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Simon Bartle
Visual Arts Correspondent
3:24 PM 13th November 2019

Dora Maar: Tate Modern

"Dora for me, was always a weeping woman..." Pablo Picasso.


Dora Maar; muse, catalyst, or genius? She was arguably all of these. Remembered as the lover of Picasso, Tate Modern presents the first UK retrospective of the work of Dora Maar, who was both a photographer, and painter. Her ideology was aligned with the left wing politics of France in 1930's, she was an agitator, and an avowed anti-fascist. She most certainly had a strong social conscience.

Born 1907 in Paris, she moved in 1910 with her family to Buenos Aires, where her Croatian father, an architect, undertook a number of commissions. At the age of 19, she returned to Paris with her family in 1926, and a new chapter in her life opened.

She frequented André Lhote's atelier. He was a French cubist painter, and teacher. Maar also studied both art, and photography at École de Photographie de la Ville de Paris, École des Beaux-Arts, and the Académie Julian.

In 1931, she took the decision to devote herself to commercial photography, and changed her name. Born Henriette Theodora Markovich, she had already shortened her middle name to Dora, and now she adopted Maar as a derivation of Markovich.

Maar was not only a photographer, but also modelled for Man Ray, and Jean Cocteau. She became firmly embedded in the avant-garde art circles in Paris. She took on photographic work in the fields of advertising, and architecture. Maar was also an accomplished portrait photographer. She entered the world of surrealism, became the mistress of surrealist writer Georges Bataille. Maar produced surrealist photographs.



Perhaps her most famous surrealist photomontage is Untitled (Hand-shell), (1934). Is that just a severed hand, emerging from a shell, or is it much more? You decide. Whatever the work expresses, it is enigmatic, psychological, and hugely disturbing. Her surrealist photographs have stood the test of time. They are today, as they were in the 1930's, both beguiling and haunting. Her works also include Portrait of Ubu (1936), and 29 Rue d'Astorg (1936). The latter appeared in the International Surrealist Exhibition, held in London, in 1936.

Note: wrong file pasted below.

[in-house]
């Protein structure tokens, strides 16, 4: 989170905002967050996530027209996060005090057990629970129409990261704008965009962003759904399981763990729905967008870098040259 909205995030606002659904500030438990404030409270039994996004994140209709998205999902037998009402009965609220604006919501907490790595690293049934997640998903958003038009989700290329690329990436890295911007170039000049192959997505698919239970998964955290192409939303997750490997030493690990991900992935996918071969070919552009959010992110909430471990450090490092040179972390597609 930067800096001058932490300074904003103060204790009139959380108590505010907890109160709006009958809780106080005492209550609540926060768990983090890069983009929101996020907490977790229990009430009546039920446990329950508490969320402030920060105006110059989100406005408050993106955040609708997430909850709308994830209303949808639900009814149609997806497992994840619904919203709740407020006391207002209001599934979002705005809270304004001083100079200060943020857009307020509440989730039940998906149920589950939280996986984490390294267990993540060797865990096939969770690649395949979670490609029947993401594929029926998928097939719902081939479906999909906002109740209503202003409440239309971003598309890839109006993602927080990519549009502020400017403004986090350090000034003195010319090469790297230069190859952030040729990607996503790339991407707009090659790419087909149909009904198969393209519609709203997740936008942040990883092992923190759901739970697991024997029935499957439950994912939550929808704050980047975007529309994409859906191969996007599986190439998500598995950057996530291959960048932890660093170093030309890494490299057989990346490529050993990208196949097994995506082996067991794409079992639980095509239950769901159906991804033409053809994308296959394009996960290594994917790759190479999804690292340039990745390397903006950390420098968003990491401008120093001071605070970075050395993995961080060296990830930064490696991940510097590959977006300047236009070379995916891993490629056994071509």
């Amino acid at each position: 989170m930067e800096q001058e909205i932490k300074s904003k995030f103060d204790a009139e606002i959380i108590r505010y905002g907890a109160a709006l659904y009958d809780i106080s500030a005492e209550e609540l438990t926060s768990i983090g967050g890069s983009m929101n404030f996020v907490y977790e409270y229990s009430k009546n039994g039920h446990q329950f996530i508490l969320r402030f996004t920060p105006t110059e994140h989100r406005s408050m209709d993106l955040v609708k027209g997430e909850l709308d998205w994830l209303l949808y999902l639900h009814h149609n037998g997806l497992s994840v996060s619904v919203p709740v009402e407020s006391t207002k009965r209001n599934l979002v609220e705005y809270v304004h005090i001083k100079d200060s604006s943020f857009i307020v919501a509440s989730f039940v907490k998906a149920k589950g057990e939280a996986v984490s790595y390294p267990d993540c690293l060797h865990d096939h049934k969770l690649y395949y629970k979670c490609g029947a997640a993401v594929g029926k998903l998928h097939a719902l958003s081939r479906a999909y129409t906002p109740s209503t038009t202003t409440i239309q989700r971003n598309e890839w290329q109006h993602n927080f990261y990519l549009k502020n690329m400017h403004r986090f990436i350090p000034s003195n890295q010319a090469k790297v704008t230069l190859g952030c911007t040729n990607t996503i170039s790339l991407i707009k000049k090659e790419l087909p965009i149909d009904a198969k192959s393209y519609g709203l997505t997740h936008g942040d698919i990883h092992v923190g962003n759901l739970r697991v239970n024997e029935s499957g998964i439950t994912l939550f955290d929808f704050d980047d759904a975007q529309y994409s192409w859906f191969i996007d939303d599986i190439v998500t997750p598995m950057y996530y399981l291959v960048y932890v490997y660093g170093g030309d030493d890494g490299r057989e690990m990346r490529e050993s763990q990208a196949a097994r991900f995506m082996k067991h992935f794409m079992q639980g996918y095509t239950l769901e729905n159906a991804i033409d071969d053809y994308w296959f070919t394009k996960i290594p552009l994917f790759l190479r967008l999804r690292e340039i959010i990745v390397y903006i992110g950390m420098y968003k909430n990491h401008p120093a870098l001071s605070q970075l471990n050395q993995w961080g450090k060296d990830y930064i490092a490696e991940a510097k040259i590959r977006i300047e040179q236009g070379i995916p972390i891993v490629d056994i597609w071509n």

It was at this time that Maar became the mistress of Picasso, and she moved from surrealist photographic imagery, into painting. Maar was the subject of many of Picasso's paintings, in particular she was depicted in the Weeping Woman (1937). She photographed Picasso's Guernica in stages, whilst it was being painted. There are those who maintain that she was part inspiration for Guernica, in that her anti-fascist discussions with Picasso, may have been pivotal in leading him to paint the celebrated anti-war masterpiece. Their relationship was to say the least tempestuous, and lasted from 1936 until 1945, when a younger Françoise Gilot appeared on the scene. Ultimately, this was probably one of the factors, that contributed to Maar's mental breakdown.

Maar then turned to religion, became semi-reclusive, but continued to paint for over 40 years, and interestingly Maar did not exhibit during that period..

There are those who dismiss the paintings that Maar produced in this latter period of her life as 'derivative'.

That 'tag' is hugely insulting, as is the description of Maar as purely Picasso's mistress, merely a woman in 'his shadow'. Maar may have suffered abuse during her life, but it is time to put a stop to convenient, but inaccurate labels, and to dig deeper.

An enigma? Yes, most definitely, but Dora Maar demands, and deserves a serious re-evaluation as a creative multi-talented artist in her own right . This exhibition presents that opportunity, and perhaps you too will agree that she was highly gifted surrealist photographer, an accomplished artist, and an innovator in all the fields that she worked.

Maybe, just maybe, you will reach that judgement which says that she richly deserves a distinguished place in the history of art, not as an appendage to the Picasso story, not as a victim of an allegedly abusive relationship, but quite simply because she 'cut it' with the best of them. In short she left a legacy worthy of recognition, and of re-evaluation. Centre Pompidou, Tate Modern and the J Paul Getty, Los Angeles certainly think so. Justice at last? We leave you to decide. You ultimately are the arbitrator.

The exhibition is organised by Tate Modern, Centre Pompidou, Paris and the J. Paul Getty Museum, Los Angeles

Dora Maar is curated by Karolina Ziebinska-Lewandowska, Curator, Centre Pompidou, Paris, Damarice Amao, Assistant Curator, Centre Pompidou, Paris and Amanda Maddox, Associate Curator, the J. Paul Getty Museum, Los Angeles with Emma Lewis, Assistant Curator, Tate Modern.

The Tate Modern presentation is curated by Emma Lewis, Assistant Curator with Emma Jones, Curatorial Assistant, Tate Modern.

Tate Modern

Location: Tate Modern, Bankside, London, SE1 9TG
Nearest Tube: Southward (underground)
https://www.tate.org.uk/visit/tate-modern#getting-here

Opening Times:
Sunday to Thursday 10.00–18.00
Friday to Saturday 10.00–22.00

Admission to Tate Modern:
£13 / FREE for Members
Concessions £12
Family child 12–18 years £5
Under 12s FREE (up to four per family adult)
16–25? Join Tate Collective for £5 tickets

See the exhibition for just £10 during Uniqlo Tate Lates. (Offer valid on visits from 18.00 during Uniqlo Tate Lates only.)
School groups must be booked in advance
Tickets can be booked online or by phone on +44 (0) 20 7887 8888 (9.45–18.00 daily)

For further information please see:
https://www.tate.org.uk/about-us/frequently-asked-questions/ticketing